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Agronomía Colombiana

Print version ISSN 0120-9965

Agron. colomb. vol.35 no.3 Bogotá Sep./Dec. 2017 

Suelos, fertilización y manejo de aguas

Effect of deficit irrigation on yield and quality of pear (Pyrus communis cv. Triumph of Vienna)

Efecto del riego deficitario en la producción y calidad de la pera (Pyrus communis L.) variedad Triunfo de Viena

Adriana Carolina Moreno-Hernández1 

Javier Enrique Vélez-Sánchez1  * 

Diego Sebastiano Intrigliolo2 

1 Departamento de Ingeniería Civil y Agrícola. Universidad Nacional de Colombia, Bogota (Colombia).

2 Instituto Valenciano de Investigaciones Agrarias, Centro de Agricultura sostenible, Moncada, Valencia (Spain).


Crop demands for irrigation require different technologies to optimize the use of water. Regulated Deficit Irrigation (RDI) is a strategy that enables a significant reduction ofwater application without affecting the crop yield and quality, with the advantage of being a tool for control of vegetative growth. The present study was conducted in Sesquilé, Cundinamarca (Colombia) between 2015 and 2016. The objective was to evaluate the quality and development of pear crop (Pyrus communis L. cv. Triumph of Vienna) on field conditions, using three treatments of 100%, and 25% of water requirement (ETc) and no irrigation, applied at the rapid fruit growth stage. The mid day stem water potential, plant water relations, pressure-volume curve, fruit yield and quality were evaluated. There were no significant differences in the yield and quality of the fruits among the different irrigation treatments. The trees had the mechanisms of osmotic adjustment, which allowed water stressed trees to cope with irrigation restrictions during the rapid fruit growth stage without affecting the yield.

Key words: water savings; osmotic adjustment; water consumption; water relations; deciduous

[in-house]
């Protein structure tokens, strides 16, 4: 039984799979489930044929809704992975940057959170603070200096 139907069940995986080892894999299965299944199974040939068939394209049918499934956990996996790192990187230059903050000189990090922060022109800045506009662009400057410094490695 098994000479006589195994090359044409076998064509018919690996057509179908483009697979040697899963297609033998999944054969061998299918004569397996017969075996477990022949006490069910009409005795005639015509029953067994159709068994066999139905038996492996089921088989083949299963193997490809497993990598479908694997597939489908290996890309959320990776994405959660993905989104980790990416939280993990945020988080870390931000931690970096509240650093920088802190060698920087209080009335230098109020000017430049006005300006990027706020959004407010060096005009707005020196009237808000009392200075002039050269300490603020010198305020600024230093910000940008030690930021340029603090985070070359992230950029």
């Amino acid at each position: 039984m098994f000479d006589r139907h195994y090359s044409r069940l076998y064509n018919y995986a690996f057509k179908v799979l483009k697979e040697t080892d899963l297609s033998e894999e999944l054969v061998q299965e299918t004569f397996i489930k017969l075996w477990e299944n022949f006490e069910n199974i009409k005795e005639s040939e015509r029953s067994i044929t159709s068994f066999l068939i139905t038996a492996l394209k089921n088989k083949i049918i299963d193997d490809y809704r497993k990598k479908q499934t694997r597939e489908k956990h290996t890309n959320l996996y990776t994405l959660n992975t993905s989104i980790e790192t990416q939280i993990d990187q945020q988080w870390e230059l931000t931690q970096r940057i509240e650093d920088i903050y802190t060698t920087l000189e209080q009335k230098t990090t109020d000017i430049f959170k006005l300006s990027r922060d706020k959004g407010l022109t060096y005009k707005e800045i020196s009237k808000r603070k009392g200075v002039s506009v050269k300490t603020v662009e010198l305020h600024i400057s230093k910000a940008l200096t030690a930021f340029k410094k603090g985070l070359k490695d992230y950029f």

La demanda de riego en los cultivos requiere diferentes tecnologías para optimizar el uso del agua. El Riego deficitario controlado (RDC), es una estrategia que permite una reducción significativa en la aplicación de agua sin afectar el rendimiento y la calidad del cultivo, con la ventaja de ser una herramienta para controlar el crecimiento vegetativo. El presente estudio se realizó en Sesquilé, Cundinamarca (Colombia) entre 2015 y 2016 con el objetivo de evaluar la calidad y el desarrollo del cultivo de pera (Pyrus communis L. cv. Triumph of Vienna) en condiciones de campo, utilizando tres tratamientos: 100%, 25% de requerimiento de agua (ETc) y sin riego, aplicados en la etapa de crecimiento rápido del fruto. Se evaluó el potencial hídrico del tallo del mediodía, las relaciones hídricas de la planta, la curva presión-volumen y el rendimiento y la calidad del fruto. No se presentaron diferencias significativas en el rendimiento y la calidad de las frutas entre los diferentes tratamientos de riego. Los árboles mostraron mecanismos de ajuste osmótico, lo que permitió a aquellos con estrés hídrico hacer frente a las restricciones de riego durante la etapa de crecimiento rápido del fruto sin afectar el rendimiento.

Palabras clave: ahorro de agua; ajuste osmótico; consumo de agua; relaciones hídricas; caducifolio


Worldwide, it is estimated that the total extraction of fresh surface water and groundwater for agricultural purposes is 69%, including irrigation, livestock and aquaculture (FAO, 2014). Around 50% of this water consumption corresponds to crop evapotranspiration (Kohli, et al., 2010) including fruit trees which are highly dependent on irrigation (Naor, 2006).

In Colombia, Boyacá is considered the most important area in production of deciduous fruit crops (pear, peach, plum and apple) About 5.382 ha were grown in 2010, which 31% relates to pear production. These crops continue their expansion, thus, it demands technological advances in the improvement of plant material, sanitary conditions, and irrigation techniques (Miranda et al., 2013).